Also comprising a portion of comparator stage 92 is a suitable adjustable voltage reference in the form of a potentiometer 96, the fixed resistor R23 of which is connected between the suitable positive supply and ground and the wiper arm of which is connected to the inverting input terminal of amplifier A7 through a resistor R24. To activate relay circuit 98 and thereby cause cut-out switch S1 to open or cut out the main lean limit loop 12 when the low frequency roughness reference established by potentiometer 96 is exceeded by the full wave rectified output of low pass filter 90, the inverting input terminal of amplifier A7 is also connected by a forward polled Zener diode to the output thereof and therefrom through a resistor R25 to the base of an NPN transistor Q1 comprising a portion of the relay circuit 98. The collector of transistor ()1 is connected to one end of the coil Ll of the relay the contacts of which comprise the loop cut-out switch 51, the other end of coil Ll being connected to a suitable positive supply and also back to the collector of Q1 through a series field discharge circuit comprising a forward polled diode D8 and a resistor R26. When the net negative voltage resulting from the full wave rectification of the output of low pass filter 90 exceeds the low frequency roughness threshold established by potentiometer 96, the output of amplifier A7 instantaneously rises to the breakdown voltage of Zener diode D7 thereby forward biasing transistor Q1 into conduction to energize coil L1 and open switch S1. When the low frequency roughness thereafter subsides so that the net negative voltage resulting from the full wave rectifi cation of the output of low pass filter 90 is less than the low frequency roughness threshold provided by potentiometer 96, the output of amplifier A7 instantaneously switches to virtual ground communicated thereto from the inverting input through the D7 feedback loop, thereby cutting off transistor Q1 and accordingly causing contacts S1 to return to their normally closed position.

The hereinabove described cut-out sub-loop 84 is operative to modify, by disabling, the normal operation of the lean limit loop 12 when the magnitude of those low frequency accelerations and decelerations ordinarily resulting from driver commanded changes in vehicle performance exceed a predetermined roughness magnitude determined by the low frequency roughness reference provided by potentiometer 96. In this manner the cut-out sub-loop 8d permits the lean limit loop 12 to normally control the air/fuel ratio only when the magnitude of just the higher frequency accelerations and decelerations exceed the predetermined roughness magnitude determined by potentiometer 73.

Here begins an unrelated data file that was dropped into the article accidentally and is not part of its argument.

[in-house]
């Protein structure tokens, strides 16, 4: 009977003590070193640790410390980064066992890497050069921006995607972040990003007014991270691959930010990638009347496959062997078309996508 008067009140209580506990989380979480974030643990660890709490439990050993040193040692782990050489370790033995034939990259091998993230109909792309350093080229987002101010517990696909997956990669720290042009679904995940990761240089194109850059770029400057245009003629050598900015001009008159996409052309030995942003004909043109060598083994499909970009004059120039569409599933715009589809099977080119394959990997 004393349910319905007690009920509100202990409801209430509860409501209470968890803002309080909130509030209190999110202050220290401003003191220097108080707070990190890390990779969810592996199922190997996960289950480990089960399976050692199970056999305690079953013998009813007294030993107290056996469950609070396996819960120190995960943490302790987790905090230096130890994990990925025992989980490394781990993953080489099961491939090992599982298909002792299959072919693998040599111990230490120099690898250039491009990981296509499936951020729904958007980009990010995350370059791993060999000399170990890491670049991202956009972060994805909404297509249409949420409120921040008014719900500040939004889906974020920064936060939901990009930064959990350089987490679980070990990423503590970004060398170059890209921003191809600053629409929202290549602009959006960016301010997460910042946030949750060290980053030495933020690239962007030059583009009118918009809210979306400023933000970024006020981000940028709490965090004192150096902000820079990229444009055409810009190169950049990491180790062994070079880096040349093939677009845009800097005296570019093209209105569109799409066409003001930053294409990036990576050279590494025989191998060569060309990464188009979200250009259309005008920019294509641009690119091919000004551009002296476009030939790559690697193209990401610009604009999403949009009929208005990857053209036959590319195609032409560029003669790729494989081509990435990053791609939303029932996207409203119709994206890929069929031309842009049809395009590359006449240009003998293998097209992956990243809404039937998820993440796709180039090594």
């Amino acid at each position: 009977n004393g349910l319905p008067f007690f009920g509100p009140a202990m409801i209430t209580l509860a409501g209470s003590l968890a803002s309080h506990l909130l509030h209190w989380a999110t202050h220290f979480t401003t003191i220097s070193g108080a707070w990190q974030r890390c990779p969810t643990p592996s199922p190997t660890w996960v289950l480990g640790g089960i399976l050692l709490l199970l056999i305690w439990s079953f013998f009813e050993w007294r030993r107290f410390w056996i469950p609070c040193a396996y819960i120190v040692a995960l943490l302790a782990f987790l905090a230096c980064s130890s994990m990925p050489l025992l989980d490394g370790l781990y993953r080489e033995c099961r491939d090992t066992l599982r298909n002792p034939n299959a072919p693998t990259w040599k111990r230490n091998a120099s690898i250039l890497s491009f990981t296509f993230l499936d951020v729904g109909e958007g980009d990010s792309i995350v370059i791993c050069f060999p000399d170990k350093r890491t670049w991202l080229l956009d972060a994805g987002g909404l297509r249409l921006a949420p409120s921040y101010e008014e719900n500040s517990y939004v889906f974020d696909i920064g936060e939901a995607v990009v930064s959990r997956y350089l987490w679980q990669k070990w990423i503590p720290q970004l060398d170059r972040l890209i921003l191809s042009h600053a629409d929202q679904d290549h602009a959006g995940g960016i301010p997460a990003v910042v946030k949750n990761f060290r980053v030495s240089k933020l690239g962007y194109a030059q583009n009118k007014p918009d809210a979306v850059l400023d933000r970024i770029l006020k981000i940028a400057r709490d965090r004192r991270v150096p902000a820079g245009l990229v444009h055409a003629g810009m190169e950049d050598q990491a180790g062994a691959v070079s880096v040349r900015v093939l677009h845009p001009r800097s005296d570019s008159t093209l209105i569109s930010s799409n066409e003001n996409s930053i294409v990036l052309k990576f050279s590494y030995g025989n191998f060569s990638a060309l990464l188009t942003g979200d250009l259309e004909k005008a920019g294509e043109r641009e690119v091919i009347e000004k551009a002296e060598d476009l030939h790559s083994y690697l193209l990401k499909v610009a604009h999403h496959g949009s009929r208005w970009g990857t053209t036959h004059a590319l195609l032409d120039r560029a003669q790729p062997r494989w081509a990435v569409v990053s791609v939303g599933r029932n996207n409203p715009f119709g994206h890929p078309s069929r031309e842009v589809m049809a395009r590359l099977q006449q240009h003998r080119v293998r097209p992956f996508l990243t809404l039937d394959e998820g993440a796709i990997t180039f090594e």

As may be better understood with reference to FIG. 5, the same result of limiting the normal operation of lean limit loop 12 to the presence of just higher frequency accelerations and decelerations is obtained by a more simple and efficient embodiment 12. In this alternative embodiment 12, the entire cut-out sub-loop 84 illustrated in FIGS. 3 and 4 is replaced with just an additional differentiator and filter stage 73 inserted between the output of the first differentiator and filter stage and the input of the full wave rectifier and comparator combination connected to integrator 82. The second differentiator and filter stage 73 provides an output varying with the second derivative of the speed signal applied to terminal T1 of the first differentiator and filter stage 70 and thereby permits the alternative lean limit loop 12 to anticipate the incipient roughness associated not only with large but slow engine accelerations and decelerations but also the roughness associated with small but fast changes in such accelerations and decelerations. Since the roughness signal provided by the rectifier and filter combination indicates the rate of change of acceleration and deceleration rather than just the rate of change of speed, it therefore is indicative of either those small changes in acceleration or deceleraion occurring very rapidly, or in this case at high frequencies, or those large accelerations and decelerations occurring at lower frequencies. Lean limit loop 12 is therefore substantially more sensitive, for comparable magnitude of acceleration and deceleration, to the roughness caused by the higher frequency components of the speed signal such as those related to momentary differences in the power generated by sequentially firing cylinders than by roughness caused by lower frequency components of the speed signal such as those related to driver commanded engine performance changes. Moreover, by appropriate selection of the resistors and capacitors comprising the first and second differentiator and filter stages 70 and 73, the lower frequency components of the second derivative signal produced by the second differentiator stage are even further attenuated with respect to the lower frequency components passed by the first differentiator stage 70 so as to be virtually eliminated.